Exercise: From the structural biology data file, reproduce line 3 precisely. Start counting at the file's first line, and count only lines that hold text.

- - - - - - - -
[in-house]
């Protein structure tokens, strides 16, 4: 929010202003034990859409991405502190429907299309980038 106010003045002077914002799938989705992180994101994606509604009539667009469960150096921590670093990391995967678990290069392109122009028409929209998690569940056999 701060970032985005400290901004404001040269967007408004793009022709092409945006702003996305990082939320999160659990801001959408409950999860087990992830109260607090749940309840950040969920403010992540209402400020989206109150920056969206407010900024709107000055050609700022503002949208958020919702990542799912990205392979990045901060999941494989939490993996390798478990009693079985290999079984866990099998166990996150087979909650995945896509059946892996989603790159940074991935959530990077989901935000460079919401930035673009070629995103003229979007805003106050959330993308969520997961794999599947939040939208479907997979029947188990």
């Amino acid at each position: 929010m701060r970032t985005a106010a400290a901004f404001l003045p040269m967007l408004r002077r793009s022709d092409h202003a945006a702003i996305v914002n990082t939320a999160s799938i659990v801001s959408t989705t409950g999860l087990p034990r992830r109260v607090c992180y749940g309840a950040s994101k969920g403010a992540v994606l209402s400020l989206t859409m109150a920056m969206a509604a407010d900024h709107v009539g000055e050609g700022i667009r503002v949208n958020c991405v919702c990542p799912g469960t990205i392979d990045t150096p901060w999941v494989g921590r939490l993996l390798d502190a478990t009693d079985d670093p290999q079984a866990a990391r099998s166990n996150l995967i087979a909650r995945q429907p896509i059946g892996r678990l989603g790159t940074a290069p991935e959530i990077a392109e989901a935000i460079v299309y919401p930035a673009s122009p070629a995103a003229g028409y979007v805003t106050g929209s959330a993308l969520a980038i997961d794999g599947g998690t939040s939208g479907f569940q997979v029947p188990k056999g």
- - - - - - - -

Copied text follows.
């Amino acid at each position: 929010m701060r970032t985005a106010a400290a901004f404001l003045p040269m967007l408004r002077r793009s022709d092409h202003a945006a702003i996305v914002n990082t939320a999160s799938i659990v801001s959408t989705t409950g999860l087990p034990r992830r109260v607090c992180y749940g309840a950040s994101k969920g403010a992540v994606l209402s400020l989206t859409m109150a920056m969206a509604a407010d900024h709107v009539g000055e050609g700022i667009r503002v949208n958020c991405v919702c990542p799912g469960t990205i392979d990045t150096p901060w999941v494989g921590r939490l993996l390798d502190a478990t009693d079985d670093p290999q079984a866990a990391r099998s166990n996150l995967i087979a909650r995945q429907p896509i059946g892996r678990l989603g790159t940074a290069p991935e959530i990077a392109e989901a935000i460079v299309y919401p930035a673009s122009p070629a995103a003229g028409y979007v805003t106050g929209s959330a993308l969520a980038i997961d794999g599947g998690t939040s939208g479907f569940q997979v029947p188990k056999g």